The father of Christmas: What the festive season owes to Charles Dickens

Charles Dickens
Charles Dickens
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Our idealised Christmas can be traced back to Charles Dickens, who, in need of cash, wrote a string of stories conveying his vision for the festive season

IN 1844, Charles Dickens published a Christmas story that became a smash hit, selling 20,000 copies and inspiring five stage adaptations within three months. No, not A Christmas Carol, but The Chimes, the tale of a ticket porter taught a lesson by the spirits of the bell tower and their goblin assistants, who show him a dreadful vision of how his daughter’s future will turn out if he doesn’t learn not to be so cynical about human nature.

While The Chimes and Dickens’ other three Christmas books may not be as well known today as A Christmas Carol, they are more than just an interesting footnote in literary history. They show us a writer exerting himself to seize a whole season, in one of the first examples of artistic branding.

Charles Dickens didn’t become ‘Mr Christmas’ by accident: he practically trademarked the holiday. And today’s confused modern Christmas, which mixes idealised sentimentality with cold hard avarice (see the John Lewis or Argos adverts for perfect examples), is not a corruption of the ‘perfect’ Dickensian Christmas but its direct descendant.

It’s ironic that A Christmas Carol, which famously condemns Ebenezer Scrooge’s miserliness, was written for cash. In 1843, Dickens was worried about money. Sales of his latest serial novel Martin Chuzzlewit were lower than his previous successes, leading his publishers to demand some of the advance payment back. With four children and another on the way, his family relied on him; but while they hardly faced the workhouse, Dickens’ childhood experience of poverty made him panic and decide that he had to write a hit.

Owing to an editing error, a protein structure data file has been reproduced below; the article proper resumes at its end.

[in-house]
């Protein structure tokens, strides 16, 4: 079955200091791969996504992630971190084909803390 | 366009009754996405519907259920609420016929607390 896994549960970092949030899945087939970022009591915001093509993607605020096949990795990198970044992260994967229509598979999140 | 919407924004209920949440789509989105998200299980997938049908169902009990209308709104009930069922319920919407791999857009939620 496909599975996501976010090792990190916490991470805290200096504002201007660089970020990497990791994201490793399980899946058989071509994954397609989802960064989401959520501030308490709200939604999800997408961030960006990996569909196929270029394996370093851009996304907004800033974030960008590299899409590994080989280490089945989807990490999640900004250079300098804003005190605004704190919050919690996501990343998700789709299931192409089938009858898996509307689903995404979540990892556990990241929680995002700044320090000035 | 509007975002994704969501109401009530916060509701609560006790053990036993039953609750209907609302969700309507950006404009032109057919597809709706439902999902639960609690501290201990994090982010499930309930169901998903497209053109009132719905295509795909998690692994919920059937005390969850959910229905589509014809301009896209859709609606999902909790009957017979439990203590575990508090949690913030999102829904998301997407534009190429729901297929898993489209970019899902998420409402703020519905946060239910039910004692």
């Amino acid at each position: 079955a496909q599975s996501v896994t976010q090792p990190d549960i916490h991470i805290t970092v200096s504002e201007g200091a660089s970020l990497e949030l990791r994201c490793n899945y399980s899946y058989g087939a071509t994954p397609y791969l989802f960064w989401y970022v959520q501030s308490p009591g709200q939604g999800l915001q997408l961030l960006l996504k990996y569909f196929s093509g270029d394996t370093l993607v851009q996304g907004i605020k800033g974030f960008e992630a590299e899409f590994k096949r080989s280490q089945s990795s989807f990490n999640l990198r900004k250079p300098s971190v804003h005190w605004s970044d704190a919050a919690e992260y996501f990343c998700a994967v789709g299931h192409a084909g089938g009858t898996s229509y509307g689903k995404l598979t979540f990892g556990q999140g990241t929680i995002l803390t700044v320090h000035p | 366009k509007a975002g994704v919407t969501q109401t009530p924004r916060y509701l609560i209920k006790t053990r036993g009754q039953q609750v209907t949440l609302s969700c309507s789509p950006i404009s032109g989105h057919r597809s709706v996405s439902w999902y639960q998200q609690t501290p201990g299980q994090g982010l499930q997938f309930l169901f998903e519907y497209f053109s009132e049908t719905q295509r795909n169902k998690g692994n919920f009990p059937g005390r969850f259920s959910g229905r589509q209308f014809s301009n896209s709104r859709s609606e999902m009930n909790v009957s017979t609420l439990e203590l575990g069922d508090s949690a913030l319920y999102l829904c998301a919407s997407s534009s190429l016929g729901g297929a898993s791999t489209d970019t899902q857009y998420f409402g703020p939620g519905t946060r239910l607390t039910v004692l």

His first success, The Pickwick Papers, had a scene of a Christmas celebration which briefly mentioned a mean character being transformed by the festive spirit. It came back to him in October, as he addressed a working men’s educational club in Manchester on the evils of ignorance – “the parent of misery and crime” and the need for all classes of society to come together to overcome it. For while he was motivated by money, Dickens didn’t intend simply to churn out an easy pot-boiler. Rather, he wanted to send a message, in the same campaigning liberal spirit which fired his other books and journalism.

A Christmas Carol was to be “a little tract for the times” in which the most significant figures for him were not the Ghosts, but the phantoms of Ignorance and Want which also appear to Scrooge in the form of two wretched children, accompanied by the Ghost of Christmas Present who warns him to beware them both – especially the former, “for on his brow I see that written which is Doom, unless that writing be erased”. At a time when revolution was spreading across Europe, Dickens worried that abandoning the poor would lead to a breakdown of the social order in Britain. This year’s riots would have seemed to him to prove the point.

The Christmas setting wasn’t just window-dressing. It challenged a political idea of the time, the Young England movement – a sort of Tory pressure group whose response to radical demands by industrial workers was to idealise a feudal past, where lords of the manor played skittles with their peasant tenants and shared seasonal celebrations: you could say their slogan was ‘we’re all in it together’. Along with the religious reformers of the Oxford Movement, who wanted to bring back more medieval ceremonies to the Church of England, they were reviving old national traditions like the Christmas festival, which had been declining in Britain as the population moved from the countryside into cities. Old carols were being republished and there was an upsurge in carol-singing groups; a Paisley-born poet called Thomas Hervey had written The Book Of Christmas, which lamented the loss of “Merrie England’s” customs; meanwhile, Prince Albert had introduced the German Christmas tree to Britain, and the first Christmas cards had been produced.